Devastating floods have hit India’s northeastern state of Assam, killing close to 200 and displacing almost 4 million people.
Around 28 of the state’s 33 districts have been affected, making it one of the worst floods in recent times with 130,000 hectares of farmland being damaged. So far it is estimated that 50,000 people have been relocated to relief camps set up by the government.
The floods come just as the country battles with COVID-19, with some towns in the region having recently entered renewed lockdowns.
How is Elephant Family’s work affected?
In partnership with the Wildlife Trust of India, Elephant Family have successfully brought about the introduction of wildlife corridors in Northern India. The Deosur Elephant Corridor is one of the five vital wildlife corridors in the Kaziranga-Karbi Anglong Landscape in Assam, NE India, through which local herds regularly migrate.
These wildlife corridors are vital for the secure, free movement of elephants and larger fauna within human landscapes. As much of Kaziranga is underwater as a result of the flooding, widlife will have been displaced from these corridors and forced to take different routes. The legislation behind the project will of course remain in place, and we are hopeful that the authorities will continue their current work to protect the safe movement of wildlife.
Read more about our wildlife corridor projects here.
How are wildlife being affected?
An estimated 3.4 million animals have also been affected by the floods. According to Assam state officials, more than 100 animals including nine rhinos, wild buffalo, deer and wild boar have died.
More than 85% of the famous Kaziranga National Park and Tiger Reserve is under flood water. The reserve houses the Bengal tiger, as well as elephants and the rare one-horned Indian rhino.
More than 2,400 rhinos of this species inhabit the park, while there is a high concentration of the endangered tiger.
Since the deluge began, rangers and wildlife officials have been deployed to help rescue struggling and stranded animals like this rhino calf who was separated from her mother:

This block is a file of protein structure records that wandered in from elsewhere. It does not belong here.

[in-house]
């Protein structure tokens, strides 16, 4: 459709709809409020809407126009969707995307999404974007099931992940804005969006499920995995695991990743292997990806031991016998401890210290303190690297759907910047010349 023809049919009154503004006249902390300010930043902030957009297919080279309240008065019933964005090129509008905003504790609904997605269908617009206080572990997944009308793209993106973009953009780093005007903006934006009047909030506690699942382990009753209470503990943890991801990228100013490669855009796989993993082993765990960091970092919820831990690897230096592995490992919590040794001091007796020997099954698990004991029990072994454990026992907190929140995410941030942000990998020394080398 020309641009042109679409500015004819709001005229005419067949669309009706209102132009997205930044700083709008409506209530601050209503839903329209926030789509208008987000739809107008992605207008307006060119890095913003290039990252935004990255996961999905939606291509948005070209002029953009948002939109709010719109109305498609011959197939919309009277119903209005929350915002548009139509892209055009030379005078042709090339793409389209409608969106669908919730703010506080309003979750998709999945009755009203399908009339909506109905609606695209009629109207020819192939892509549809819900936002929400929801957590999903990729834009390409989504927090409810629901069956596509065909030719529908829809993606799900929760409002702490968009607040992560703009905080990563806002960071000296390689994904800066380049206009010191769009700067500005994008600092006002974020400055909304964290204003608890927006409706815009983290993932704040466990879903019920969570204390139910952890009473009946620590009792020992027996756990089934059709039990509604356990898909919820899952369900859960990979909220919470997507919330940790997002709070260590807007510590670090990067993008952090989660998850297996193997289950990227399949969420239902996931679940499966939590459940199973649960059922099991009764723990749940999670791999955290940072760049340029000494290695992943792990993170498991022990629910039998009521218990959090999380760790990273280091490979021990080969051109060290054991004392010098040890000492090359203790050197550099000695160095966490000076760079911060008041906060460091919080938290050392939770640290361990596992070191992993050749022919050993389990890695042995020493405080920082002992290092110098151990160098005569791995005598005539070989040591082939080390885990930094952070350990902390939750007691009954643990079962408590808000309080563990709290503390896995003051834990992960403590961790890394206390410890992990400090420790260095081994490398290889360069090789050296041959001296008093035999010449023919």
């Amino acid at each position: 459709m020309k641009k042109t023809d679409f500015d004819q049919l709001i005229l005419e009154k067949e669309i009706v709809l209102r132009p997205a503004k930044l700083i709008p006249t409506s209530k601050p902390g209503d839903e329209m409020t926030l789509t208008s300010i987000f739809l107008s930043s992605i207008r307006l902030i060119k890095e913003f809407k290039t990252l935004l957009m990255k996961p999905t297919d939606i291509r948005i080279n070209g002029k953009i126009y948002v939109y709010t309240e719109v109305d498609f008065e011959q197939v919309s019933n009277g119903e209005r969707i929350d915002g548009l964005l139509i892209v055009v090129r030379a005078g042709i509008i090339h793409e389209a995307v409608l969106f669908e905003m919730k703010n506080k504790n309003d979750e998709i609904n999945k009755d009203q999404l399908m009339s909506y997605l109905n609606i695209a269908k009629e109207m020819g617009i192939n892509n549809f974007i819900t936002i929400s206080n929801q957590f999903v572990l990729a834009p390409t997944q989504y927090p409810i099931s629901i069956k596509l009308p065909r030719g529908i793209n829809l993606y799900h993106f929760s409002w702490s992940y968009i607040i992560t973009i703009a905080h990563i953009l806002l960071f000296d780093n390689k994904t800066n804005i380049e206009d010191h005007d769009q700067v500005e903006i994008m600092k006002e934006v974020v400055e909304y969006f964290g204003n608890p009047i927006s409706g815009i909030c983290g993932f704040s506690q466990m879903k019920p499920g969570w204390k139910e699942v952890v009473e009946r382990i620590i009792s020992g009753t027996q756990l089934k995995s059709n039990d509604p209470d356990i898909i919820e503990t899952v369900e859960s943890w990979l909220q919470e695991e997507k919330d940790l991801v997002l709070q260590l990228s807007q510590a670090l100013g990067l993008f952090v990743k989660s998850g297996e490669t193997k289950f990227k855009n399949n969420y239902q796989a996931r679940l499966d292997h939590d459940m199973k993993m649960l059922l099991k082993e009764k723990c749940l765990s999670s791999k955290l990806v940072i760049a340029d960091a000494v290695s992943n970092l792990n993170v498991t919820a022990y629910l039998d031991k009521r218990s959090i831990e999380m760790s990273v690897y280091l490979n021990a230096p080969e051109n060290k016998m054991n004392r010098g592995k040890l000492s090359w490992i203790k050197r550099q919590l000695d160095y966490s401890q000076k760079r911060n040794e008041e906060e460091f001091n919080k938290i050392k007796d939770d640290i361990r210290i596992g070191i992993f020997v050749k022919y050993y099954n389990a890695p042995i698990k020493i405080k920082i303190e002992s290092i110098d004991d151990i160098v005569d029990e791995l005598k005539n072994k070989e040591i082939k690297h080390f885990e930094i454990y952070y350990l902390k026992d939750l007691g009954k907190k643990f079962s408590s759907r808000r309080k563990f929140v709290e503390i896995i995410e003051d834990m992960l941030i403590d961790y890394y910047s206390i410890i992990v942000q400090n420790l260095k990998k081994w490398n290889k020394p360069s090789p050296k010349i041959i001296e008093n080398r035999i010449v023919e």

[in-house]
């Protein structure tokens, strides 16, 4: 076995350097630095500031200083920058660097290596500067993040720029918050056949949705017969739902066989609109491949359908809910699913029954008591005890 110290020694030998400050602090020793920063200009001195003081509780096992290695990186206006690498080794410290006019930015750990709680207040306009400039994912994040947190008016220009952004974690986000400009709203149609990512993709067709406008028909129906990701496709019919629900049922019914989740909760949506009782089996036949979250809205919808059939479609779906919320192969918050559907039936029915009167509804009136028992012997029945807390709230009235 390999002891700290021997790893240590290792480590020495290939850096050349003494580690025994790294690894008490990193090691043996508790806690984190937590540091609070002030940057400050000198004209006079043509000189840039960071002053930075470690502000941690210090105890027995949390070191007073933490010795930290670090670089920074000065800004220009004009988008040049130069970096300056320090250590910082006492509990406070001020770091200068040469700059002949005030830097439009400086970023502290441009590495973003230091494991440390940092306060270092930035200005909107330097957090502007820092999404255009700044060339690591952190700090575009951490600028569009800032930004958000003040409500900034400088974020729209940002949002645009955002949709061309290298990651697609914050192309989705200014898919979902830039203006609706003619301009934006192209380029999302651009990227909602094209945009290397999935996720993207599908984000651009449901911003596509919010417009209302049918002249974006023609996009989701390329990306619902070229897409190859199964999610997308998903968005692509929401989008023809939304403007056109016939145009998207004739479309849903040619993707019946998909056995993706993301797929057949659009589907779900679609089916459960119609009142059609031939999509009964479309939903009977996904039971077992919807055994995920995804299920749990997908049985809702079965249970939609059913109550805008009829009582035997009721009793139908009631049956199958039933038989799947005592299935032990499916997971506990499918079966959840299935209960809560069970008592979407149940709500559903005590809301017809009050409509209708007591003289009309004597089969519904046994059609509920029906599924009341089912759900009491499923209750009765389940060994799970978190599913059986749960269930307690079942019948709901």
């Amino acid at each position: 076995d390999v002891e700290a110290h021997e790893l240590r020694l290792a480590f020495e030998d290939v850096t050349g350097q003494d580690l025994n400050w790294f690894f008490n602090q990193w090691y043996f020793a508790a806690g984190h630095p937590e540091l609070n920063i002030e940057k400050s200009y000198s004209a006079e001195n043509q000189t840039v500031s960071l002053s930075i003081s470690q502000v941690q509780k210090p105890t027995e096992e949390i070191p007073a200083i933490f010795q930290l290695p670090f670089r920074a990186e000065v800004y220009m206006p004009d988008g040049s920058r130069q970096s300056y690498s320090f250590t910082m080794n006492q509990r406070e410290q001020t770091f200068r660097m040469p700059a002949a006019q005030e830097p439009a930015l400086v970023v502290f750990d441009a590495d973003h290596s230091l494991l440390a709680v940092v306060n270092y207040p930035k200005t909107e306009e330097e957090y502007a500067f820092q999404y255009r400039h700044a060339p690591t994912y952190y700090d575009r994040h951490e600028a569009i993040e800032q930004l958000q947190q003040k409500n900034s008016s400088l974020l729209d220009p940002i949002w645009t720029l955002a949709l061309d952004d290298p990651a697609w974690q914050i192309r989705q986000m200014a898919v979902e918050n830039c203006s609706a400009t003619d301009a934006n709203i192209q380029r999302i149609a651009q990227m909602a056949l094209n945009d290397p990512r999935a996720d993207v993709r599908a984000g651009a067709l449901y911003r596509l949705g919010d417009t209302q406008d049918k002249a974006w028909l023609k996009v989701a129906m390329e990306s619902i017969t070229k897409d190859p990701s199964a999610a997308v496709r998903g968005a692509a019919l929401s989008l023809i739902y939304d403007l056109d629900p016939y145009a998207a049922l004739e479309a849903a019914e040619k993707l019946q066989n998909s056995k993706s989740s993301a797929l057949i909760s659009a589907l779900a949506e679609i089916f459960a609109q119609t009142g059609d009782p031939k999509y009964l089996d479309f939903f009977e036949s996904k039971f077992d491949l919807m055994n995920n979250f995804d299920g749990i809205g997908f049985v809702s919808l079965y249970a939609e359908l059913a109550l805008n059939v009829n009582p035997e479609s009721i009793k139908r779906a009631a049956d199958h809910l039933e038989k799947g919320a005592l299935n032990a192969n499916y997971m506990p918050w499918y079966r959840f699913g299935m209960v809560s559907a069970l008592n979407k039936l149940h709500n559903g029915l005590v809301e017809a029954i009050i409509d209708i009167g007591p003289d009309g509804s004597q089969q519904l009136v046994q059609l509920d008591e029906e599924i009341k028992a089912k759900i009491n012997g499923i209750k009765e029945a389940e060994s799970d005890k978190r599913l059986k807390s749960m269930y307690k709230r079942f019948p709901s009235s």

— Kaziranga National Park & Tiger Reserve (@kaziranga_) July 16, 2020
Wildlife seeking refuge from the floods has become a common sight across the region. This video of an exhausted male rhino resting on a roadside is one such example:
A rhino have strayed out near bandar dhubi area at Bagori Range yesterday and taking rest near NH37. The DRIVE OUT Operation is being carried out to guide the rhino to park. Our staffs along with @nagaonpolice are guarding the area. Drive Slow.@ParimalSuklaba1 @RandeepHooda pic.twitter.com/3avQXbqtHF
— Kaziranga National Park & Tiger Reserve (@kaziranga_) July 18, 2020
Why it’s not all bad news
The floods currently afflicting the state of Assam, despite devastating lives and landscapes actually play a vital role in the local and regional ecosystem.
Assam is traditionally flood prone, and the 1,055 sq km Kaziranga National Park is not exempt from this. According to P Sivakumar, Director of the Kaziranga National Park & Tiger Reserve, “It is a riverine ecosystem, not a solid landmass-based ecosystem, the system won’t survive without water.”
Uttam Saikia, Honorary Wildlife Warden of Kaziranga, says that this “floodplain eco system” has not only been created by floods but also feeds off it.
The experts say that floods help to replenish Kaziranga’s water reserves and maintain the landscape which is a mixture of wetlands, grasslands and deciduous forests. As well as this, the floodwaters also function as a breeding ground for fish. “The same fish are carried away by the receding waters into the Brahmaputra — in a way, the park replenishes the river’s stock of fish too”.
Not only do the floods play a vital role in maintaining a healthy ecosystem, but it appears that they have encouraged human-wildlife coexistence. As mentioned above, rangers dubbed “Green Soldiers” have been working tirelessly to rescue stranded wildlife, many risking their lives to do so:
He is Siddarju, RFO from Nagarhole. He entered 100ft dry well to rescue a leopard. By locking himself in a metal cage with a torch and his mobile phone in hand, entered a dry well to rescue a leopard. This is what commitment looks like. Proud of such green soldiers. pic.twitter.com/HBJokpdDOd
— Parveen Kaswan, IFS (@ParveenKaswan) July 20, 2020
As ever, wildlife is pleading for the support of humans that share its home to save it. As this situation develops and we learn more about the longer term impacts we will endeavour to update our readers.